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For those of you who use pfSense, does anyone know of a way to log which private IPs are being NAT'd to public IPs?

Right now, the only thing I can see is in the "Diagnostics: Show States", where it will show current private IPs, Public IPs they NAT to, and the destination. However, those are only active NATs. Is there a way to log these? Also, is there a way to add a timestamp?  The firewall logs do not show the NAT info.

There are times where we need to track down who a user was days earlier, and without the ability to correlate a public IP to a private IP, we cannot determine this info.

Any help is appreciated.

 

Thanks,

 

-Dan

 

-----------------------

Daniel Mc Cue

Salem State University

71 Loring Ave.

Salem, MA  01970

(978) 542-6909

 



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Message from wilcoxkm@email.appstate.edu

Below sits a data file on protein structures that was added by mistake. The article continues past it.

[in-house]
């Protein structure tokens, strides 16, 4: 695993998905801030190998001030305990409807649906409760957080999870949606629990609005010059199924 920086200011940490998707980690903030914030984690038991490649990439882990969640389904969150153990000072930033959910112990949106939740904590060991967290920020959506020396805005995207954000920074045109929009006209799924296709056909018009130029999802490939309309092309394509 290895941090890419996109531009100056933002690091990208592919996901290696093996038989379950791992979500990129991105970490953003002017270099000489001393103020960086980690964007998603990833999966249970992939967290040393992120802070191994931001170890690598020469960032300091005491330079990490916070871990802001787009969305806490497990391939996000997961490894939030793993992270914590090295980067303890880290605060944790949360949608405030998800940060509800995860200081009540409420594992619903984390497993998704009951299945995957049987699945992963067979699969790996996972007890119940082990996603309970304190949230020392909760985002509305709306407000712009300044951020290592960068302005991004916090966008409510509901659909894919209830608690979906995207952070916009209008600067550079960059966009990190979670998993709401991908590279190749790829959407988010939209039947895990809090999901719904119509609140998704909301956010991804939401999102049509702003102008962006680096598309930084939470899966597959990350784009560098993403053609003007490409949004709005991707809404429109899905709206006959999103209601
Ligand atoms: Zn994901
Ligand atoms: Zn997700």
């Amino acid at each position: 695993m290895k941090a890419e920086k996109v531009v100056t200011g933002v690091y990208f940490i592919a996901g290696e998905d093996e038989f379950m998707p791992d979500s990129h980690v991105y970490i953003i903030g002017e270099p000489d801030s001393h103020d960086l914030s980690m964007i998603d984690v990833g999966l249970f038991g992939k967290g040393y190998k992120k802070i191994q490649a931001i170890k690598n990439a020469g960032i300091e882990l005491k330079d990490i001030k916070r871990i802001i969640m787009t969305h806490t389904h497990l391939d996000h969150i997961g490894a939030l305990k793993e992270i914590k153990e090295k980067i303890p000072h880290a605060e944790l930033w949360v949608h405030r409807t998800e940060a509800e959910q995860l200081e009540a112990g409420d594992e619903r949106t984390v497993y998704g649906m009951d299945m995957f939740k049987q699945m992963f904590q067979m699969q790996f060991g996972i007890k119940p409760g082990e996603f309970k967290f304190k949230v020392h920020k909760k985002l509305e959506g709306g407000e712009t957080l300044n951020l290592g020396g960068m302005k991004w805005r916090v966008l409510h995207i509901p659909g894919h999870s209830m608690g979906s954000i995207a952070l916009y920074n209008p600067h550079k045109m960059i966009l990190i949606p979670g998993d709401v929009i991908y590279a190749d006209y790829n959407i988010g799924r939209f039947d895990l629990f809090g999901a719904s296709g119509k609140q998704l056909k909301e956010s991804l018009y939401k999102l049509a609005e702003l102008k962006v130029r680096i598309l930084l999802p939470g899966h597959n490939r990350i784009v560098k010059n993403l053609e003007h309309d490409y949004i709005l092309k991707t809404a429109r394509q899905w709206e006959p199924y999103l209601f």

-----BEGIN PGP SIGNED MESSAGE----- Hash: SHA1 On Wed, Dec 14, 2011 at 02:34:31PM +0000, Daniel McCue wrote: > For those of you who use pfSense, does anyone know of a way to log which > private IPs are being NAT'd to public IPs? We aren't a pfSense shop but we are a FreeBSD + pf shop. pfSense is built on FreeBSD + pf so I don't mind tossing in our experiences. > Right now, the only thing I can see is in the "Diagnostics: Show States", where > it will show current private IPs, Public IPs they NAT to, and the destination. > However, those are only active NATs. Is there a way to log these? Also, is > there a way to add a timestamp? The firewall logs do not show the NAT info. You can get the same information from the command line using pfctl -s s As you've noted, that's great for current connections but it's horrible for logging and states that have expired. pfsync is used to keep multiple pf firewalls in sync - it's used to share state. Since inside/outside/destination information is necessary for sharing state, we use it to track NAT logging with a start time, an end time, three port:ip tuples, the MAC of the firewall interface that did the NAT and a transaction id. The alternative is to track network flows via pflowd/cflowd (they're in ports, one uses the pf state table directly). kmw -----BEGIN PGP SIGNATURE----- Version: GnuPG v2.0.17 (GNU/Linux) iEYEARECAAYFAk7ow9kACgkQsKMTOtQ3fKGwMwCfdLxhMnZOiP6+ic7otyzhKNyl PmwAn1wLLcSHdPAGW6MmFXANbg0Rk1F6 =6QkB -----END PGP SIGNATURE----- ********** Participation and subscription information for this EDUCAUSE Constituent Group discussion list can be found at http://www.educause.edu/groups/.
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